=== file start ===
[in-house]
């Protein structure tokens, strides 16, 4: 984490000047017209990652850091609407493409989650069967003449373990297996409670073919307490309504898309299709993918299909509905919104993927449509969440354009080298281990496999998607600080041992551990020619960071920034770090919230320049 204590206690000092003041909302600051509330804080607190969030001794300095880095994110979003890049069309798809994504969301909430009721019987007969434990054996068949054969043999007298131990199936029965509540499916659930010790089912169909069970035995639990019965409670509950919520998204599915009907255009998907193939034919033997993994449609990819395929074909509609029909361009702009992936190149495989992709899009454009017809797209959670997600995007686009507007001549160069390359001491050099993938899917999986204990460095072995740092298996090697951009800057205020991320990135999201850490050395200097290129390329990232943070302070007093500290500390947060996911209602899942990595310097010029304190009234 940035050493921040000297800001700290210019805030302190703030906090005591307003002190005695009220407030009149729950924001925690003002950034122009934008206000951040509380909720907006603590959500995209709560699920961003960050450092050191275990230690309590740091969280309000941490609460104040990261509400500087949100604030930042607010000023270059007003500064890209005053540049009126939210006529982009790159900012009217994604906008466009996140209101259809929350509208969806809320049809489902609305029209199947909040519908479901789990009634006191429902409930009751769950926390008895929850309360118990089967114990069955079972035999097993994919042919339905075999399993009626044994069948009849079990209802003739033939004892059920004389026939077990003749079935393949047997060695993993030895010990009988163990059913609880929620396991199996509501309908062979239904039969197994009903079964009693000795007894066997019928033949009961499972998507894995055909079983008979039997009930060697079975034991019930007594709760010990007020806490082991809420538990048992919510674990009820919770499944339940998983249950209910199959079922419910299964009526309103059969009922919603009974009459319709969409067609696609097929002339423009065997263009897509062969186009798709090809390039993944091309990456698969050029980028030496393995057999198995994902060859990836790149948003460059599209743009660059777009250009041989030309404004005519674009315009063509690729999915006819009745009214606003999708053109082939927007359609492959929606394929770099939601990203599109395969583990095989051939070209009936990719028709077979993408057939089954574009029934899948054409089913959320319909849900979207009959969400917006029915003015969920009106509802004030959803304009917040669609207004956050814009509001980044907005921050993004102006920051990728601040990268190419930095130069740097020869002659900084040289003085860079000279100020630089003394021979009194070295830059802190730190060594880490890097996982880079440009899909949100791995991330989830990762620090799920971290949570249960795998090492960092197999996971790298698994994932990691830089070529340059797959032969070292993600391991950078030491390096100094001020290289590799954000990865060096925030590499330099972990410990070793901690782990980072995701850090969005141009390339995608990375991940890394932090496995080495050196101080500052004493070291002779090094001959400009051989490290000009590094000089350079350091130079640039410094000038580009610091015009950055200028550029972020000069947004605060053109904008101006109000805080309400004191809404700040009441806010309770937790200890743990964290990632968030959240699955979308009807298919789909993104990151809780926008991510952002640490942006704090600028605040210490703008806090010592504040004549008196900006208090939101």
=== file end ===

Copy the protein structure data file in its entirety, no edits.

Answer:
[in-house]
């Protein structure tokens, strides 16, 4: 984490000047017209990652850091609407493409989650069967003449373990297996409670073919307490309504898309299709993918299909509905919104993927449509969440354009080298281990496999998607600080041992551990020619960071920034770090919230320049 204590206690000092003041909302600051509330804080607190969030001794300095880095994110979003890049069309798809994504969301909430009721019987007969434990054996068949054969043999007298131990199936029965509540499916659930010790089912169909069970035995639990019965409670509950919520998204599915009907255009998907193939034919033997993994449609990819395929074909509609029909361009702009992936190149495989992709899009454009017809797209959670997600995007686009507007001549160069390359001491050099993938899917999986204990460095072995740092298996090697951009800057205020991320990135999201850490050395200097290129390329990232943070302070007093500290500390947060996911209602899942990595310097010029304190009234 940035050493921040000297800001700290210019805030302190703030906090005591307003002190005695009220407030009149729950924001925690003002950034122009934008206000951040509380909720907006603590959500995209709560699920961003960050450092050191275990230690309590740091969280309000941490609460104040990261509400500087949100604030930042607010000023270059007003500064890209005053540049009126939210006529982009790159900012009217994604906008466009996140209101259809929350509208969806809320049809489902609305029209199947909040519908479901789990009634006191429902409930009751769950926390008895929850309360118990089967114990069955079972035999097993994919042919339905075999399993009626044994069948009849079990209802003739033939004892059920004389026939077990003749079935393949047997060695993993030895010990009988163990059913609880929620396991199996509501309908062979239904039969197994009903079964009693000795007894066997019928033949009961499972998507894995055909079983008979039997009930060697079975034991019930007594709760010990007020806490082991809420538990048992919510674990009820919770499944339940998983249950209910199959079922419910299964009526309103059969009922919603009974009459319709969409067609696609097929002339423009065997263009897509062969186009798709090809390039993944091309990456698969050029980028030496393995057999198995994902060859990836790149948003460059599209743009660059777009250009041989030309404004005519674009315009063509690729999915006819009745009214606003999708053109082939927007359609492959929606394929770099939601990203599109395969583990095989051939070209009936990719028709077979993408057939089954574009029934899948054409089913959320319909849900979207009959969400917006029915003015969920009106509802004030959803304009917040669609207004956050814009509001980044907005921050993004102006920051990728601040990268190419930095130069740097020869002659900084040289003085860079000279100020630089003394021979009194070295830059802190730190060594880490890097996982880079440009899909949100791995991330989830990762620090799920971290949570249960795998090492960092197999996971790298698994994932990691830089070529340059797959032969070292993600391991950078030491390096100094001020290289590799954000990865060096925030590499330099972990410990070793901690782990980072995701850090969005141009390339995608990375991940890394932090496995080495050196101080500052004493070291002779090094001959400009051989490290000009590094000089350079350091130079640039410094000038580009610091015009950055200028550029972020000069947004605060053109904008101006109000805080309400004191809404700040009441806010309770937790200890743990964290990632968030959240699955979308009807298919789909993104990151809780926008991510952002640490942006704090600028605040210490703008806090010592504040004549008196900006208090939101």